Clear and concise decision writing – VCAT.

An illustration of a person writing at their desk

Friday 26th July 2024

Full Day EVENT | 9:00 AM-4:00 PM


Do you aim to deliver clear and concise decisions? Looking to sharpen your reasons?

Expert facilitators will guide you through practical exercises to finesse your decision writing. 

You will learn about:  

  • planning for and understanding your audience  
  • determining the relevance of, and communicating complex and technical information   
  • refining the architecture of writing, including structuring findings and narrative sequence 
  • understanding voice, clear communication, and plain language principles. 

Note: This event is for VCAT members only. 

The steering committee for this event is comprised of:

  • Judge Caitlin English 
  • Deputy President Richard Wilson 
  • Deputy President Ian Proctor 
  • Senior Member Anita Smith
  • Member Alison Glynn
  • Member Susan Whitney


Former Court of Appeal judge of the Supreme Court of Victoria
The Hon Kim Hargrave
The Hon Kim Hargrave was appointed to the Supreme Court as a trial judge in 2005.  He was the principal judge of the commercial court from 2012 until he was appointed to the court of appeal in 2017. He resigned as a judge in  2020. He is a reserve judge and was most recently engaged in that role from February until August 2023.   Kim participated in the College's judgment writing course in 2006. From that time, he developed a keen interest in the structure and style of judgment writing and the practical ways in which the clarity, quality and timeliness of judgments can be improved by adopting a consistent judgment writing structure and various case management techniques. He has been a member of the teaching faculty for various College judgment writing courses over many years. 
Former judge of the Federal Court of Australia
The Hon Professor Peter Gray AM
The Hon Professor Peter Gray AM was a judge of the Federal Court of Australia for 29 years until his retirement in May 2013. Before his appointment as a judge, he practised at the Victorian Bar. During his judicial tenure, he also held office as a judge of the Industrial Relations Court of Australia, President of the Administrative Appeals Tribunal, Deputy President of the Native Title Tribunal, and Aboriginal Land Commissioner. He was awarded Member of the Order of Australia in 2014 for significant service to the judiciary through the Federal Court of Australia, to legal education, and as a mentor. Peter's long-term interest in language and communication was enhanced by his experience as an advocate and a judge, and his work with Aboriginal communities sparked a particular Interest In cross-cultural communication, particularly In the legal system. This interest led him to forensic linguistics and to membership of the International Association of Forensic Linguists since 2003. In 2010 he published a chapter dealing with the contribution forensic linguists can make to the legal system in The Routledge Handbook of Forensic Linguistics. Peter has held adjunct professorial and teaching positions at the Australian National University, Deakin University, The University of Melbourne and Monash University teaching language and the law, and legal writing post-graduate subjects. His current adjunct appointment is as a professor at Swinburne University of Technology. Peter completed a Master of Applied Linguistics from the University of New England and in 2019, as part of his studies, wrote a dissertation titled ‘The Language of Jury Directions in Criminal Trials in Victoria’.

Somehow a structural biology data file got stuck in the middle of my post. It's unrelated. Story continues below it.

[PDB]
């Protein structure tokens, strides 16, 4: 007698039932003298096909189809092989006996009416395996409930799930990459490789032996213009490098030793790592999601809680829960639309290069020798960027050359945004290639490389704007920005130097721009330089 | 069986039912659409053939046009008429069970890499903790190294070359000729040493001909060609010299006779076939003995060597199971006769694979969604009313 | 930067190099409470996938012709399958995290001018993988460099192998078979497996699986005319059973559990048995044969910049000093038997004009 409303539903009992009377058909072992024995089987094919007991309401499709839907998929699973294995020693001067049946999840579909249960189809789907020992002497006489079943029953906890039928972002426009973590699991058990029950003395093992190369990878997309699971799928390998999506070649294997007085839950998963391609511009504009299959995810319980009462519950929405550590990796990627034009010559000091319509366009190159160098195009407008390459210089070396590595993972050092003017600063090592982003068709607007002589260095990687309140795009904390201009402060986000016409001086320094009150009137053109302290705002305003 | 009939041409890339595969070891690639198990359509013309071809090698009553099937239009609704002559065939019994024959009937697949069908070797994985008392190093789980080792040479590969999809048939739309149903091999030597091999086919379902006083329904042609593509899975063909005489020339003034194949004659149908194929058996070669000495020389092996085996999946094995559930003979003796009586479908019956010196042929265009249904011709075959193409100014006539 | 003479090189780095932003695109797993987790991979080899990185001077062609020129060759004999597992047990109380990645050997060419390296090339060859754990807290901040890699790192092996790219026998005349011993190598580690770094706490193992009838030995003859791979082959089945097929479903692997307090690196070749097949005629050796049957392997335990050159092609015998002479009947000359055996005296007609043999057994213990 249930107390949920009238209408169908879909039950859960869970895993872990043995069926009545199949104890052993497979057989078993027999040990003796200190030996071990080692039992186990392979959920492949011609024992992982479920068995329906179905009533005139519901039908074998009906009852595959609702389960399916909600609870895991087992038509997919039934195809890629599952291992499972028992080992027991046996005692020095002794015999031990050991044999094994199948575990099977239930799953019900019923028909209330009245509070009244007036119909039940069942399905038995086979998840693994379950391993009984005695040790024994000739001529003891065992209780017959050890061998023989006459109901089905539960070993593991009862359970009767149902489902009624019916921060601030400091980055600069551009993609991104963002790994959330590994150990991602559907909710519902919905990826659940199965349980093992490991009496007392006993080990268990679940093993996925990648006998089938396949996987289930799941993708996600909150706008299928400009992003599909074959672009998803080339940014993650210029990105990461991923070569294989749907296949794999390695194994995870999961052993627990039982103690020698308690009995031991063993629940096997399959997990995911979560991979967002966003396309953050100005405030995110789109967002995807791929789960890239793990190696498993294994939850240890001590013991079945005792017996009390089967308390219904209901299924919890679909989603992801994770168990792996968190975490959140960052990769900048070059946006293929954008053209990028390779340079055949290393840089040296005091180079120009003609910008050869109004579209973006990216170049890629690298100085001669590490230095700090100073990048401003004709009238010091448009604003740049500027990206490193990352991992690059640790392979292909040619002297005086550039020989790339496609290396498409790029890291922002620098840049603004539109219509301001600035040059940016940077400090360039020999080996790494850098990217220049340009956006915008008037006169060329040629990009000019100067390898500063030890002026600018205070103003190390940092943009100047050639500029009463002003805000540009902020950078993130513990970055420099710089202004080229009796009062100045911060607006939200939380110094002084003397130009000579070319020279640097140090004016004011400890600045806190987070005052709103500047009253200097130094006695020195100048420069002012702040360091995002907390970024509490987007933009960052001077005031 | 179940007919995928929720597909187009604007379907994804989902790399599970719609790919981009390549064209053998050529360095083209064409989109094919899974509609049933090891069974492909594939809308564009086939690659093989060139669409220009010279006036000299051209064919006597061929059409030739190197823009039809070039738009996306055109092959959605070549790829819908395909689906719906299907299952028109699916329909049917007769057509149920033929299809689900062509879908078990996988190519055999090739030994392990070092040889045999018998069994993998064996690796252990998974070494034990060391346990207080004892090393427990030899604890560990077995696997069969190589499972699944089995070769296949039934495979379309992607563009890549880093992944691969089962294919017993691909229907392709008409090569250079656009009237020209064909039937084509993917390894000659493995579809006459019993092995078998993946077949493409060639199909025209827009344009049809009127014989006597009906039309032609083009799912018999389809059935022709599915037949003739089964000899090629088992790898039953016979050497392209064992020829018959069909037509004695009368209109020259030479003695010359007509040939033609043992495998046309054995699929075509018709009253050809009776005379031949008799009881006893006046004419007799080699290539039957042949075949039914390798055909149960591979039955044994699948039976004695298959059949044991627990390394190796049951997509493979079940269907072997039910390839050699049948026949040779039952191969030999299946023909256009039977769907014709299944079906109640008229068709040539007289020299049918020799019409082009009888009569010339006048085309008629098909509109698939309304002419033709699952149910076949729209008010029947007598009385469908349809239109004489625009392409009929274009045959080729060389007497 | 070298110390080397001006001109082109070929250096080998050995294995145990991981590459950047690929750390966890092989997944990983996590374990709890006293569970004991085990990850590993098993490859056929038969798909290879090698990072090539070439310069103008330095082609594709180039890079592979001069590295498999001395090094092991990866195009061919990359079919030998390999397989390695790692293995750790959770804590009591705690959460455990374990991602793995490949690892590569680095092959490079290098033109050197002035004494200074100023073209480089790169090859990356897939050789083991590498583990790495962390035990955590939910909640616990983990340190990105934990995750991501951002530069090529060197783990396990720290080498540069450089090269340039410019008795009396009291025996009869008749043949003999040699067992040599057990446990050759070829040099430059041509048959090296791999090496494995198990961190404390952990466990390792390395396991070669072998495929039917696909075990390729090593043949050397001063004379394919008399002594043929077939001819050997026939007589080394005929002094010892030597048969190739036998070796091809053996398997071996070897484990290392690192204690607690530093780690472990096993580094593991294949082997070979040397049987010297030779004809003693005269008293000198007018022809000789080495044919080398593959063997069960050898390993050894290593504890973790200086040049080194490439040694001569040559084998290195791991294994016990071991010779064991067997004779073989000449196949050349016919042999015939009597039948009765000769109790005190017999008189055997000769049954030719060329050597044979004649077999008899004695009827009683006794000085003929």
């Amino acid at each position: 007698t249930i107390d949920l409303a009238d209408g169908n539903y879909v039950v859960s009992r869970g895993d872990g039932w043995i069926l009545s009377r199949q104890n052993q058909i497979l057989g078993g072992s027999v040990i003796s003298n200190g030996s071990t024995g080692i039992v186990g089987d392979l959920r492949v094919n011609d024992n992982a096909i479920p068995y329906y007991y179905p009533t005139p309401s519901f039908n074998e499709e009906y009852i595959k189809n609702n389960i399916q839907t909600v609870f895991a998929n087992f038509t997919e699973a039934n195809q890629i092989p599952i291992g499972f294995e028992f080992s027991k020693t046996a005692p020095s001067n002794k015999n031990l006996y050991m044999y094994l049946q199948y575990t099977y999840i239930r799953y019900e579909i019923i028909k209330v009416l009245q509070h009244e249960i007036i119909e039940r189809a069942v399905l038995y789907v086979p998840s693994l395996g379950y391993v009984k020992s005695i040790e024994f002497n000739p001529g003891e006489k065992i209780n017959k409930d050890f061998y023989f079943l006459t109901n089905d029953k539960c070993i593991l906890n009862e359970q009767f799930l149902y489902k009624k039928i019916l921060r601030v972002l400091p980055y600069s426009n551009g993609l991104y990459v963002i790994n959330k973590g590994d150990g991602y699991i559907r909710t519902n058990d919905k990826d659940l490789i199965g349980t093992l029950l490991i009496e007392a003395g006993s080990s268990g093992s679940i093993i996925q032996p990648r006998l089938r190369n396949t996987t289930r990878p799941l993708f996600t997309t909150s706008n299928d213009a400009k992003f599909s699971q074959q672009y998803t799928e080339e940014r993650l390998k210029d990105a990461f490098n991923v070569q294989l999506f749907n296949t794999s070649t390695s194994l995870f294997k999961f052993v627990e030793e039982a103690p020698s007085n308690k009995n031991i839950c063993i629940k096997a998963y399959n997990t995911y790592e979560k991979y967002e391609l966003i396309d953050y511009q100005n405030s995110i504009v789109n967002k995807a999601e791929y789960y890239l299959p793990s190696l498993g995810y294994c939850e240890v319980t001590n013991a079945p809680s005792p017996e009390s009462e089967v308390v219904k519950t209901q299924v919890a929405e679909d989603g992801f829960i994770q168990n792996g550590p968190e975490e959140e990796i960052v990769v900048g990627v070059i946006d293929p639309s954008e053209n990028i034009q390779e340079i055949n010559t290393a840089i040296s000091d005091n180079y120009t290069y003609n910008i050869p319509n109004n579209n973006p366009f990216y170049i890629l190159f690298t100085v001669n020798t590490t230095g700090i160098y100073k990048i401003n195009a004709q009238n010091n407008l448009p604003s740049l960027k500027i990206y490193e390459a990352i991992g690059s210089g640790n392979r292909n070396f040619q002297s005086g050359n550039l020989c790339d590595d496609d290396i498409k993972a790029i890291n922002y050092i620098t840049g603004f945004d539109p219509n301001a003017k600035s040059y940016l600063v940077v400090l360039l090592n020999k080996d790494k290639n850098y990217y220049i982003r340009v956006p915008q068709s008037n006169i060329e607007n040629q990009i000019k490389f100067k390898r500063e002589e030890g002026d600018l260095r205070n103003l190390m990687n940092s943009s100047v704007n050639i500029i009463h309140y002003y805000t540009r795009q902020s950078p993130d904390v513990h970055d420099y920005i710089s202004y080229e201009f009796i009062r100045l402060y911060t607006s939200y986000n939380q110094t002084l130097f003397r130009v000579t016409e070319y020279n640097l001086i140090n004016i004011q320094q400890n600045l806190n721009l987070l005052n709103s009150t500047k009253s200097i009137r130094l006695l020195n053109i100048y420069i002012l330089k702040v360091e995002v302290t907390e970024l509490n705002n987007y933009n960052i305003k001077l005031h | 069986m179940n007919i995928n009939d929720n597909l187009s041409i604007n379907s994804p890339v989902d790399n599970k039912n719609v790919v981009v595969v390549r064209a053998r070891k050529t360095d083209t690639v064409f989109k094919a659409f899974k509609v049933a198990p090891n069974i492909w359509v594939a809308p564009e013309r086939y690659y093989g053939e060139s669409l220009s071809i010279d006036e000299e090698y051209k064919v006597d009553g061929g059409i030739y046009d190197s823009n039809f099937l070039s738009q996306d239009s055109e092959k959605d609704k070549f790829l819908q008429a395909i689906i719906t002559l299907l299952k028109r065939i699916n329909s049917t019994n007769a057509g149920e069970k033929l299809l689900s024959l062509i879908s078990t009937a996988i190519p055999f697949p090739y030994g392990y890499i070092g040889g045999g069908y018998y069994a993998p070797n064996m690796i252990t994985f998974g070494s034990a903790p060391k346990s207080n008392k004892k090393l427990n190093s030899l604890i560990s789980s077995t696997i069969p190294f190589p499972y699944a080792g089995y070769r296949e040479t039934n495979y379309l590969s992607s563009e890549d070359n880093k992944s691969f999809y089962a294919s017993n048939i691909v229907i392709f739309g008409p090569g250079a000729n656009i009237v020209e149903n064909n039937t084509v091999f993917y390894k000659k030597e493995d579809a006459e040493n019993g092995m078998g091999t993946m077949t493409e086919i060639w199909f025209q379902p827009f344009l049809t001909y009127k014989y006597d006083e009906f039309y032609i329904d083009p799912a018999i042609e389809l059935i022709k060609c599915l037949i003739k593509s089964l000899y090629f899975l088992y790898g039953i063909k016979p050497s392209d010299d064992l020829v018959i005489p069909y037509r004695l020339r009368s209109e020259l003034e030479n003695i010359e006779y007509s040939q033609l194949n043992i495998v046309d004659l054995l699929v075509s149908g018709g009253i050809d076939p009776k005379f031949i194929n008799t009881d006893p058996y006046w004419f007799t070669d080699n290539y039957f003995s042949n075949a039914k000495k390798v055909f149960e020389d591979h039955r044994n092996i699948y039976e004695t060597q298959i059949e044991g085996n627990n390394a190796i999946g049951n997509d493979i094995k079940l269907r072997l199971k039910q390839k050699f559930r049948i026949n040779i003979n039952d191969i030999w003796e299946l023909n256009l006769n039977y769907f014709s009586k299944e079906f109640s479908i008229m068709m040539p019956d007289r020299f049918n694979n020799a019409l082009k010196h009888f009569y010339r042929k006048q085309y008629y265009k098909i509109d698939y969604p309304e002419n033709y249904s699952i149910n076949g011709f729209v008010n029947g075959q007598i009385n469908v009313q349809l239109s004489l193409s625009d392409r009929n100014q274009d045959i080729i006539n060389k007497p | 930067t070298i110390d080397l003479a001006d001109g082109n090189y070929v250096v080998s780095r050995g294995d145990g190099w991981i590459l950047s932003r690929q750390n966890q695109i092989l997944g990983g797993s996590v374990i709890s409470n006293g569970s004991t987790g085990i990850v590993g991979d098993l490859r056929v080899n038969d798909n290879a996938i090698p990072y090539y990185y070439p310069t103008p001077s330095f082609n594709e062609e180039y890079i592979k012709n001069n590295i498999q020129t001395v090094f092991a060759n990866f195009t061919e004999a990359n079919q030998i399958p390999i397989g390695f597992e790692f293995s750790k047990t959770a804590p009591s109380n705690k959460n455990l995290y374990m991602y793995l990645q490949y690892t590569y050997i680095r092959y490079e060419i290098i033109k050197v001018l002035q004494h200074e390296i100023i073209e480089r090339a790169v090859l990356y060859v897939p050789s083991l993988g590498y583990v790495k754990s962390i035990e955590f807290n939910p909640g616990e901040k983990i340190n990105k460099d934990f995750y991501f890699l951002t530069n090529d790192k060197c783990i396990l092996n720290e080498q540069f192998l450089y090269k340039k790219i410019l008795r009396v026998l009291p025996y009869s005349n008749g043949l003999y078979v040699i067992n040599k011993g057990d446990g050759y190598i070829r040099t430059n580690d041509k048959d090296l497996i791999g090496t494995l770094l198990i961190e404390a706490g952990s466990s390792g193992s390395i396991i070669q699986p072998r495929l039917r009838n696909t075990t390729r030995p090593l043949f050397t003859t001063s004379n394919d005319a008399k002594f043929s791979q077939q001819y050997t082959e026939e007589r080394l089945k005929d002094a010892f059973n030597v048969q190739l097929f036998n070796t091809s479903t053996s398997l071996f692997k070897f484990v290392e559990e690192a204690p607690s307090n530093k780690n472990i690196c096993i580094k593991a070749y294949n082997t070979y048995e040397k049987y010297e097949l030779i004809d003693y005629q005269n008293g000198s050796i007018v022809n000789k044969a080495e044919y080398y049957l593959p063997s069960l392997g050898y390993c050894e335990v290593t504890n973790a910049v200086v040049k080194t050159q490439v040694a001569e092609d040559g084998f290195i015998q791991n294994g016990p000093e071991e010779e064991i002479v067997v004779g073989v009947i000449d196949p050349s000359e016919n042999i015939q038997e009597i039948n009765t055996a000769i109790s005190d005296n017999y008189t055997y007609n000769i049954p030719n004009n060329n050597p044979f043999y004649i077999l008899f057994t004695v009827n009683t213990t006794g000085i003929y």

County Court of Victoria
Judge Caitlin English
Judge Caitlin English was appointed as Judge to the County Court of Victoria 5 April 2022. Judge English brings more than 22 years of judicial experience to the County Court, having served at the Coroners Court since 2014, including as Acting State Coroner, and as a Magistrate in the Melbourne and Broadmeadows Magistrates’ Courts from 2000. As a Magistrate, she regularly sat in the Koori Court and Children's Court. For many years she was member of the Magistrates’ Court’s professional development committee and ADR committee. Her love of learning then saw her become Chair of the Coroners Education Committee as well as the Coroners Court Koori Initiatives Committee. She was also a member of the Magistrates' Court Bench Book Editorial Committee, including as its inaugural editor. She was attracted to the Coroners Court due to her interest in public policy, and the coroners’ jurisdiction represents the interesting intersection of law and public policy. As Deputy State Coroner, she oversaw coronial inquests into a range of important and high-profile matters, including deaths in custody, and as a result of drowning, ingestion of button batteries and medical tourism. Judge English has a Bachelor of Arts with Honours and a Bachelor of Laws, as well as a Master of Arts in Public Policy from the University of Melbourne. In 1999, she undertook a Churchill Fellowship, reporting on the delivery of pro bono legal services in the United States and England. Prior to her appointment as a magistrate, she was Director of the Public Interest Law Clearing House (now Justice Connect).